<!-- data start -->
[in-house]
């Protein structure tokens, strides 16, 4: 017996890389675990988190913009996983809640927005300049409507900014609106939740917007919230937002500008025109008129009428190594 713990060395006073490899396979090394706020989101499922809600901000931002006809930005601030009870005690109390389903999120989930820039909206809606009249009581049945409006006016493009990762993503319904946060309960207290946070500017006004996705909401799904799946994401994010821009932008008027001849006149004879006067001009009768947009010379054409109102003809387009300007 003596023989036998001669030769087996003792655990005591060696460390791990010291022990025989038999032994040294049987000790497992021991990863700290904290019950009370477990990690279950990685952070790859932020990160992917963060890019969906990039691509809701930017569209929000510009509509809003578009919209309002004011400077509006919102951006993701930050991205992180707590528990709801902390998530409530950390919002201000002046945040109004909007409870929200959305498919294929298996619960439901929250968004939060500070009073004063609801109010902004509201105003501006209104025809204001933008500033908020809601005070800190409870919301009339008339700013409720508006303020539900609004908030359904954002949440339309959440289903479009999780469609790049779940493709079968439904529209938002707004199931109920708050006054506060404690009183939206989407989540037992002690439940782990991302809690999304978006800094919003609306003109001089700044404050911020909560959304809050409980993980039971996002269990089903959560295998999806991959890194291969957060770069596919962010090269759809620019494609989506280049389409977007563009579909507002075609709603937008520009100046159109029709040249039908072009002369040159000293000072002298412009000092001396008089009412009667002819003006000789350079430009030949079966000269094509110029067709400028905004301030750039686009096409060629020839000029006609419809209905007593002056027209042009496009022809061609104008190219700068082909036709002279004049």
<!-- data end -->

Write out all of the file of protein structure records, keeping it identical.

[in-house]
């Protein structure tokens, strides 16, 4: 017996890389675990988190913009996983809640927005300049409507900014609106939740917007919230937002500008025109008129009428190594 713990060395006073490899396979090394706020989101499922809600901000931002006809930005601030009870005690109390389903999120989930820039909206809606009249009581049945409006006016493009990762993503319904946060309960207290946070500017006004996705909401799904799946994401994010821009932008008027001849006149004879006067001009009768947009010379054409109102003809387009300007 003596023989036998001669030769087996003792655990005591060696460390791990010291022990025989038999032994040294049987000790497992021991990863700290904290019950009370477990990690279950990685952070790859932020990160992917963060890019969906990039691509809701930017569209929000510009509509809003578009919209309002004011400077509006919102951006993701930050991205992180707590528990709801902390998530409530950390919002201000002046945040109004909007409870929200959305498919294929298996619960439901929250968004939060500070009073004063609801109010902004509201105003501006209104025809204001933008500033908020809601005070800190409870919301009339008339700013409720508006303020539900609004908030359904954002949440339309959440289903479009999780469609790049779940493709079968439904529209938002707004199931109920708050006054506060404690009183939206989407989540037992002690439940782990991302809690999304978006800094919003609306003109001089700044404050911020909560959304809050409980993980039971996002269990089903959560295998999806991959890194291969957060770069596919962010090269759809620019494609989506280049389409977007563009579909507002075609709603937008520009100046159109029709040249039908072009002369040159000293000072002298412009000092001396008089009412009667002819003006000789350079430009030949079966000269094509110029067709400028905004301030750039686009096409060629020839000029006609419809209905007593002056027209042009496009022809061609104008190219700068082909036709002279004049």